Democratic leaders say they will support a teacher strike
April 4, 2018
Senate Minority Whip Martin Quezada and House Assistant Minority Leader Randy Friese discuss the possibility of a teacher strike, the importance of universal background checks for guns and their disapproval of sending National Guard troops to the border.
Teachers demand a 20 percent raise
Teachers marched at the state capitol last week to announce their demands for a 20 percent raise in salary and no more tax cuts. That kind of increase may seem impossible to some, but others are convinced there is a way to give it to them.
“I think it’s important to recognize setting this 20 percent request sounds unreasonable only because we’ve been conditioned through many, many years of Republican leadership into believing the small, incremental increases they’ve been giving is meaningful when they really aren’t,” Quezada says.
Quezada says the legislature needs to start discussing tax increases – something Governor Doug Ducey has promised never to do. He suggests implementing an income tax on high income earners and closing tax loopholes.
“You have to remember that some of the neighboring states are already at that level,” Friese says. “If we give our teachers a 20 percent raise, we’re just catching up. There’s a couple ways of being stewards of our revenue. We have to think about increasing revenue and being responsible with the revenue we already have.”
If tax cuts are taken away from private schools then that’s approximately $160 million that can be put toward a teacher raise, Friese says. Like Quezada, he believes every option needs to be on the table in order to find a solution.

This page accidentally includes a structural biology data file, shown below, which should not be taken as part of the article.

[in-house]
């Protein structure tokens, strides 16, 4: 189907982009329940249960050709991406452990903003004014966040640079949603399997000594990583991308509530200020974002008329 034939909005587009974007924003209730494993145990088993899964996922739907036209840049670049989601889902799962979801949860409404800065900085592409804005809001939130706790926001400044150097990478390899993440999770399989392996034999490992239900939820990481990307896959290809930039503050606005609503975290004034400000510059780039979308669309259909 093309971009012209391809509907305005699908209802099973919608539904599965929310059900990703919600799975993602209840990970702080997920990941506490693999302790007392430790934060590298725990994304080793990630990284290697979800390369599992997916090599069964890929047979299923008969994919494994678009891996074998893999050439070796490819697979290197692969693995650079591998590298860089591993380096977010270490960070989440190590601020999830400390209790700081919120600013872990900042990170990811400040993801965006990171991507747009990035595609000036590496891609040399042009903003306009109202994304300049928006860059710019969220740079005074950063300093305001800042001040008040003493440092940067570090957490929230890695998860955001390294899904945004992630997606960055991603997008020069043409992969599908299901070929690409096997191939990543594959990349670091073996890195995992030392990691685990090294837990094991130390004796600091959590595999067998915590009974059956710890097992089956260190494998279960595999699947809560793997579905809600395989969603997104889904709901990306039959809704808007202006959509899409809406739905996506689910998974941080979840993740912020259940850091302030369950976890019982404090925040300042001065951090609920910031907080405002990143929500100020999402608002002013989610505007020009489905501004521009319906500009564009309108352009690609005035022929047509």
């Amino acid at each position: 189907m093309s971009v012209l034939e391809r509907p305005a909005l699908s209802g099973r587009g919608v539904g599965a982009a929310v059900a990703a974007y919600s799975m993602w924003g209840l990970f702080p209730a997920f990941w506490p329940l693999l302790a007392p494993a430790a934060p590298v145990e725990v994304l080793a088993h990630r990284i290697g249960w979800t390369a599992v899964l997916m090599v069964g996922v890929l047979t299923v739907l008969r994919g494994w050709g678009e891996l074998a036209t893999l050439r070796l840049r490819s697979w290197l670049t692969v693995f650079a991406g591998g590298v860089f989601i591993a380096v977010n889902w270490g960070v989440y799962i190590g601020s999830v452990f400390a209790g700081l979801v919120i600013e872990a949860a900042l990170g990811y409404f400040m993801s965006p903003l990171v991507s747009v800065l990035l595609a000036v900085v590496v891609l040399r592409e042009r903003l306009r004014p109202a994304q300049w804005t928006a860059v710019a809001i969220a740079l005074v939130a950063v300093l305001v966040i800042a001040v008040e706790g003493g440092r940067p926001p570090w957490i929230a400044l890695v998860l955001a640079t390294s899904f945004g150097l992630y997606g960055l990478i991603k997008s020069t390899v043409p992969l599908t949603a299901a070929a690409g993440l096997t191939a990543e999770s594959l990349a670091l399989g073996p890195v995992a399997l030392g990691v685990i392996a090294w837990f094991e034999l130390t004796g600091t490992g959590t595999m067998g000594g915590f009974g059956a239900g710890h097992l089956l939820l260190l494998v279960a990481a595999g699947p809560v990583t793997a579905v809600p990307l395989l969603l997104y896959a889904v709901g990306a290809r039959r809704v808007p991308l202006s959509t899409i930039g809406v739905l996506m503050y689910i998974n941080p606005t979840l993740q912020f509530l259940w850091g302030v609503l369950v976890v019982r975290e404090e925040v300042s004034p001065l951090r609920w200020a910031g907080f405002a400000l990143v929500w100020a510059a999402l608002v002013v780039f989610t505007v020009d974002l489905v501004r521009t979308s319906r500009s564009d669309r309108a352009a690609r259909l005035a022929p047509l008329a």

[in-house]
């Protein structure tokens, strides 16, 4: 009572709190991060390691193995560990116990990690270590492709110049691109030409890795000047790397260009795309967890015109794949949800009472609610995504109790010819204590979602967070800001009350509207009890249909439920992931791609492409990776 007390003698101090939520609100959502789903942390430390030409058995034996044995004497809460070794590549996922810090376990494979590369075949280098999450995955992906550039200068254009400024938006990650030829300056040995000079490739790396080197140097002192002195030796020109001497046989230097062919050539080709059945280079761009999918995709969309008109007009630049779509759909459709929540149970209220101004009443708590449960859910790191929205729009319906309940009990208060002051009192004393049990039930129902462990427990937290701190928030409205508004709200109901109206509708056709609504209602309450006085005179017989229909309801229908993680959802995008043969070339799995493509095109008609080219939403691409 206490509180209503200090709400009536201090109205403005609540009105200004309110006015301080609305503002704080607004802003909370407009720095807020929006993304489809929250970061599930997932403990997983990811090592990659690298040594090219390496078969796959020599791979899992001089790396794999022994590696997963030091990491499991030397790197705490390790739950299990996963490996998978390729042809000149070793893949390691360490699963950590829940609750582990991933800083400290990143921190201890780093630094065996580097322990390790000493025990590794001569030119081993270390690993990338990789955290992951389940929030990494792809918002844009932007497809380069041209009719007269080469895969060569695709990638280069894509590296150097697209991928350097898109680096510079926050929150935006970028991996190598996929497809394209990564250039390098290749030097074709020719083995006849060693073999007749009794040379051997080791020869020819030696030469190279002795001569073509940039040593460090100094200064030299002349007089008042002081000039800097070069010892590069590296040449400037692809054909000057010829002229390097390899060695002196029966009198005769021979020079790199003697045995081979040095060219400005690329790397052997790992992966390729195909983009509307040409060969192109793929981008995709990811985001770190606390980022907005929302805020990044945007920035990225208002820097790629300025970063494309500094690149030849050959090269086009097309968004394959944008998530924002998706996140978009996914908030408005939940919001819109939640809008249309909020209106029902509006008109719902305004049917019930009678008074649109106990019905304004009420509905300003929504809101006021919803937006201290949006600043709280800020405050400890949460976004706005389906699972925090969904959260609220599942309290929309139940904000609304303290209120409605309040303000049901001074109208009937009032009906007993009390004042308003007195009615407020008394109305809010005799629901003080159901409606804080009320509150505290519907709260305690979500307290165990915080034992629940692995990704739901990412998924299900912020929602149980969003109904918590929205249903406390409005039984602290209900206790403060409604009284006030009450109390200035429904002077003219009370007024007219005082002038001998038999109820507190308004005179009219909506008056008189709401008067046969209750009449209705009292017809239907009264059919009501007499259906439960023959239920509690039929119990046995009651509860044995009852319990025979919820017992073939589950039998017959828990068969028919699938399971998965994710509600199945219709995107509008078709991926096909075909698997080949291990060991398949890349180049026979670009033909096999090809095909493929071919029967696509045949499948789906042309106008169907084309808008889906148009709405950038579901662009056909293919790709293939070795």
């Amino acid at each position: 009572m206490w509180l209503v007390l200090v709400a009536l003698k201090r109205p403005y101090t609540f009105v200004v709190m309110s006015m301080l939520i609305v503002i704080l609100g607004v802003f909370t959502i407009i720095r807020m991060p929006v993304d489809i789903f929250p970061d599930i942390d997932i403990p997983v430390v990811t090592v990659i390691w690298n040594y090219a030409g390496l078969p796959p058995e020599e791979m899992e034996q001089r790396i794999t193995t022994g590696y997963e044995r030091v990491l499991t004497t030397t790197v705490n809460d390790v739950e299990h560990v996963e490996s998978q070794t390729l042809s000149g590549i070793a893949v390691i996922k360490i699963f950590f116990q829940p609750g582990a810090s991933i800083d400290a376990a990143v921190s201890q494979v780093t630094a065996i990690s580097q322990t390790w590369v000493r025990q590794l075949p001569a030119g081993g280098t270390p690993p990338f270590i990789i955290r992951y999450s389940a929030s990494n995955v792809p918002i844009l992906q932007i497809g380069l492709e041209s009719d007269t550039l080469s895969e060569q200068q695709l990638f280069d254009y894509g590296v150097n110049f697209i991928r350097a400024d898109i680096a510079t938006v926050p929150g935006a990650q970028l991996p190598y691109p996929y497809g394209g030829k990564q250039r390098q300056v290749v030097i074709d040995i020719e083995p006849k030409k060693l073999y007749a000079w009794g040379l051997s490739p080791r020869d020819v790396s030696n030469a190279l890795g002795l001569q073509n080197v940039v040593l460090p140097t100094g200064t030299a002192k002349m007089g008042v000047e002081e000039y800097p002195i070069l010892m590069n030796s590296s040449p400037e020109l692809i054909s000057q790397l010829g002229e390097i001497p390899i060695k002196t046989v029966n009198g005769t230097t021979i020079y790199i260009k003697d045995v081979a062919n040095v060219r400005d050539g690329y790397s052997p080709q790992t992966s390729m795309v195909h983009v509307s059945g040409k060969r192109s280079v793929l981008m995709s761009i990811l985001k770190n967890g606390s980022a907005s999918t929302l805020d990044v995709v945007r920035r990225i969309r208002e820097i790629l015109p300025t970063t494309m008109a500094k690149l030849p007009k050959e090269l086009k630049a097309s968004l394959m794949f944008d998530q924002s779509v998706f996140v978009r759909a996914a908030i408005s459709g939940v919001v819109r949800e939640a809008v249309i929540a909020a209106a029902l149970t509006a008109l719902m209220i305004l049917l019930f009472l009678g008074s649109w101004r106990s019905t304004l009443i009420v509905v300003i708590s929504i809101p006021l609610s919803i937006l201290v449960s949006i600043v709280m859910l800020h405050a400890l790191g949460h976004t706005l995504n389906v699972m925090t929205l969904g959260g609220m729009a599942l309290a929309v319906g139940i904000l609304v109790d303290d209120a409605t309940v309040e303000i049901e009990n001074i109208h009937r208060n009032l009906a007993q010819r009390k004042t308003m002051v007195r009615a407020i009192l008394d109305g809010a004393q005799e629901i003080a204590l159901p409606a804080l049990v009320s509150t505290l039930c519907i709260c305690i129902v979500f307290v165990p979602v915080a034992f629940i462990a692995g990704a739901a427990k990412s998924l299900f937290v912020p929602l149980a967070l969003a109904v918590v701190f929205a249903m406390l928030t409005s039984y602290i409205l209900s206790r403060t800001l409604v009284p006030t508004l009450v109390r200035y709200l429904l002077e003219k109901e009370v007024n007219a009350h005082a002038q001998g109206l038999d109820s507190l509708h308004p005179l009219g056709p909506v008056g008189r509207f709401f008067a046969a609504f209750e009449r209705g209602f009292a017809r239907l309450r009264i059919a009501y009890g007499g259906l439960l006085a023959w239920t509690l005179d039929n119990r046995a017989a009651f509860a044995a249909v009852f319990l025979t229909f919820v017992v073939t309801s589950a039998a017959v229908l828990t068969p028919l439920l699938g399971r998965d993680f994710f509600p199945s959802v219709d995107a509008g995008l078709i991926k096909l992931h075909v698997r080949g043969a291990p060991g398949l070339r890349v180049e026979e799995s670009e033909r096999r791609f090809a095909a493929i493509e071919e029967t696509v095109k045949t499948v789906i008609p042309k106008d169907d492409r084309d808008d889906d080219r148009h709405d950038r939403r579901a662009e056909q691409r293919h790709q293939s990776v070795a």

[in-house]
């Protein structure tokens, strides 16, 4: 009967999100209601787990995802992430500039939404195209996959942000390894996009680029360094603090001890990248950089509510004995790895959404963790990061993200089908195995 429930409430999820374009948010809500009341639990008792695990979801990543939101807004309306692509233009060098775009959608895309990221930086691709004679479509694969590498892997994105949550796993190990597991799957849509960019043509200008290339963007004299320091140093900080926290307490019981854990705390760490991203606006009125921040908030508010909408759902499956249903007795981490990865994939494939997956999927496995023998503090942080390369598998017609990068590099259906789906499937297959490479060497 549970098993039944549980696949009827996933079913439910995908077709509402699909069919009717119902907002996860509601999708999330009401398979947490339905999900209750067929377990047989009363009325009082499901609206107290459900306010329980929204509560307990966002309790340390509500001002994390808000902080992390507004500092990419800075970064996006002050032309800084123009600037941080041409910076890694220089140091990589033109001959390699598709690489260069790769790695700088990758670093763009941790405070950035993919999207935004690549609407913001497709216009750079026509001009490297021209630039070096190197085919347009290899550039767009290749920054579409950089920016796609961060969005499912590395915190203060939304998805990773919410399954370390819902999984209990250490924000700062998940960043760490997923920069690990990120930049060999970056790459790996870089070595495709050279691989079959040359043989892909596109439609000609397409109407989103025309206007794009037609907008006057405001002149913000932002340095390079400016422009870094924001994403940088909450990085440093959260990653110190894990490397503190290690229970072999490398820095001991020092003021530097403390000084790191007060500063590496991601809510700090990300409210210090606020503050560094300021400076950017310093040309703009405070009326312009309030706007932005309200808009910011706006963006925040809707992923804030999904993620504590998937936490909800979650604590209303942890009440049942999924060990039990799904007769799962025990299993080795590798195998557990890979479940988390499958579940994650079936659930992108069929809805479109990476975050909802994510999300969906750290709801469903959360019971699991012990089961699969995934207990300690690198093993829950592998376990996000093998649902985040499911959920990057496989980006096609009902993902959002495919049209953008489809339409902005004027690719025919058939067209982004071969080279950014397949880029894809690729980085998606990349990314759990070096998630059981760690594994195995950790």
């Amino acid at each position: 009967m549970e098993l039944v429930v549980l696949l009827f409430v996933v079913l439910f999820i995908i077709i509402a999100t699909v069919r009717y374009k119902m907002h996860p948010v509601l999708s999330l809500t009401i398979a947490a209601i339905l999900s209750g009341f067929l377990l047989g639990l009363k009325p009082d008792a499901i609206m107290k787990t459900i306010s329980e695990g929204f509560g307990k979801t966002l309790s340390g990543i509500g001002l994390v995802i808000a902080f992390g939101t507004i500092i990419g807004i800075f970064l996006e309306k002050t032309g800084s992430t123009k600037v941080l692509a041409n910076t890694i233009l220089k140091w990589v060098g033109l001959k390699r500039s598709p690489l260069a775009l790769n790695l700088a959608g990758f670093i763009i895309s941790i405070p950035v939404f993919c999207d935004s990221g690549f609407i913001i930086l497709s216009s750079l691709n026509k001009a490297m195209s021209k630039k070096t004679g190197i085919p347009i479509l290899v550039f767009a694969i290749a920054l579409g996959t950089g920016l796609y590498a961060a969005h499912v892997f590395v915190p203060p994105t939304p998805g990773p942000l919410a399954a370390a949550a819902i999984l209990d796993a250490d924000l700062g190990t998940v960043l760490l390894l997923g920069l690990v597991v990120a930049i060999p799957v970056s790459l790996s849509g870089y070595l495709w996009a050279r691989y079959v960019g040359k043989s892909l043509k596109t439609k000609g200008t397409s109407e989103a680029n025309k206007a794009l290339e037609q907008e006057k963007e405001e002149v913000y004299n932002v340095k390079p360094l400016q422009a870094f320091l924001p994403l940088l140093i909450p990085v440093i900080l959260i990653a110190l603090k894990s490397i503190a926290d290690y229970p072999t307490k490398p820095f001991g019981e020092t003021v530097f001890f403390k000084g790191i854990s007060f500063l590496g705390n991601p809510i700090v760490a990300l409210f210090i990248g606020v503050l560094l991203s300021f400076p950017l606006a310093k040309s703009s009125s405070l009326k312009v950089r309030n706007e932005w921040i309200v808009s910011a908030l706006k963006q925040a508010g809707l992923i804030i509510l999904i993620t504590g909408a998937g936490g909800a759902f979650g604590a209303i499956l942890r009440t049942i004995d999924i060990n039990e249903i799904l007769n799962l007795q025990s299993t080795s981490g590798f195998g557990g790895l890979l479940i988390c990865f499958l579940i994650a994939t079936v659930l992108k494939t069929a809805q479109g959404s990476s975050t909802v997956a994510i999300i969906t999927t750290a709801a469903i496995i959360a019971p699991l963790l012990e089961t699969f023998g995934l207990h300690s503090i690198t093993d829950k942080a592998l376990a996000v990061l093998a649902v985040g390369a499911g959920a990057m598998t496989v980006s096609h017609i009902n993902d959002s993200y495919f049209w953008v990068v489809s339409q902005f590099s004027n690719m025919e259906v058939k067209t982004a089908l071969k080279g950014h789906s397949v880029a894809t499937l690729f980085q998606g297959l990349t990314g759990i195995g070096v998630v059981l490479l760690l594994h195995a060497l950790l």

“In Arizona, we’ve consistently reacted only when situations reach crisis levels,” Quezada says. “A teacher strike will put us at a crisis level where our kids are being unsupervised, and if that’s what it takes to get our governor and legislature to act then maybe that’s what it takes.”
Gun safety laws
While Ducey appears to be taking a middle-of-the-road approach to gun safety laws, Friese says he will only pass bills with Republican consent. For a bipartisan plan, the governor would have to let go of what both the far left and the far right want.
“It’s politics over policy,” Friese says. “It’s politics over people. We have an opportunity here and I’m disappointed that we couldn’t work together to save lives.”
While the left have been seen to push for universal background checks stronger than the right, it’s still a largely bipartisan agreement. However, it’s been left out of any bill the governor has tried to pass.
“Without the universal background checks everything that’s in the plan right now is really just window dressing,” Quezada says. “It’s not really going to address the problems we have out in the community to keep our kids safe.”
Trump announces plans to send National Guard to the border
President Donald Trump has recently made the decision to send the National Guard to protect the border until a wall is made. Both Democrats on the show disagree with this move, saying it’s a poor use of our resources.
“Whenever President Trump is talking about the border you have to question whether this is a political move or if this is a common sense move,” Quezada says. “I think the president has really displayed what his past policies are regarding our border. This is just another stunt on his behalf.”